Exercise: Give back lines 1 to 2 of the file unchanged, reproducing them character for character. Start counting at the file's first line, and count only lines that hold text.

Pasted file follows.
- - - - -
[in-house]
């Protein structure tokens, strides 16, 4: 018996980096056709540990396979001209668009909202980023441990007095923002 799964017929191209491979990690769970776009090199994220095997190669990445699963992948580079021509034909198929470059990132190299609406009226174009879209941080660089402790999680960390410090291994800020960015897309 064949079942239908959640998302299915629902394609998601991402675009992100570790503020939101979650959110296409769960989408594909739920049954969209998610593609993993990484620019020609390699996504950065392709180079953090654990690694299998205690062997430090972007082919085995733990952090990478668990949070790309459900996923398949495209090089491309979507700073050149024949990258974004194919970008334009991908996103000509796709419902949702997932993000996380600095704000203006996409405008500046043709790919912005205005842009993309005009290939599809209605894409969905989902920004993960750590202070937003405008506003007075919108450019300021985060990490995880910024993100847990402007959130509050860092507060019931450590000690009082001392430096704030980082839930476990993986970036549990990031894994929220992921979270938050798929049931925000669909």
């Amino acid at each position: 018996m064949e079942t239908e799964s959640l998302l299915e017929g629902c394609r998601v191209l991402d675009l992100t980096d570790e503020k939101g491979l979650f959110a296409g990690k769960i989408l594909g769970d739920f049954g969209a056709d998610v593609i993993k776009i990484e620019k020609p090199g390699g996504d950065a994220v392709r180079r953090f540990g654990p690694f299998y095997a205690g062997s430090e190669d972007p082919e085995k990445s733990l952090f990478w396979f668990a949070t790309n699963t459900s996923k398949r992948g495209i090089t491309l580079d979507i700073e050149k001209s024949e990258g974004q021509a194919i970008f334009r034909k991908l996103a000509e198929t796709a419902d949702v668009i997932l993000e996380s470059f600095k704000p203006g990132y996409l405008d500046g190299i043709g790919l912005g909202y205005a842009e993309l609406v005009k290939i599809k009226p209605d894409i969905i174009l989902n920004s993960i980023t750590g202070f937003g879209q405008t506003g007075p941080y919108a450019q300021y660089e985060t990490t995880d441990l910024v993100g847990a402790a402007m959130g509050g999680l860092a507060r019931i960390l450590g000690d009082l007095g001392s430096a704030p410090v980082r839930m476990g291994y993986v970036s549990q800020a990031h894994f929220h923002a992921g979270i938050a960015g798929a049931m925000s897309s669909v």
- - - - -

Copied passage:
[in-house]
């Protein structure tokens, strides 16, 4: 018996980096056709540990396979001209668009909202980023441990007095923002 799964017929191209491979990690769970776009090199994220095997190669990445699963992948580079021509034909198929470059990132190299609406009226174009879209941080660089402790999680960390410090291994800020960015897309 064949079942239908959640998302299915629902394609998601991402675009992100570790503020939101979650959110296409769960989408594909739920049954969209998610593609993993990484620019020609390699996504950065392709180079953090654990690694299998205690062997430090972007082919085995733990952090990478668990949070790309459900996923398949495209090089491309979507700073050149024949990258974004194919970008334009991908996103000509796709419902949702997932993000996380600095704000203006996409405008500046043709790919912005205005842009993309005009290939599809209605894409969905989902920004993960750590202070937003405008506003007075919108450019300021985060990490995880910024993100847990402007959130509050860092507060019931450590000690009082001392430096704030980082839930476990993986970036549990990031894994929220992921979270938050798929049931925000669909």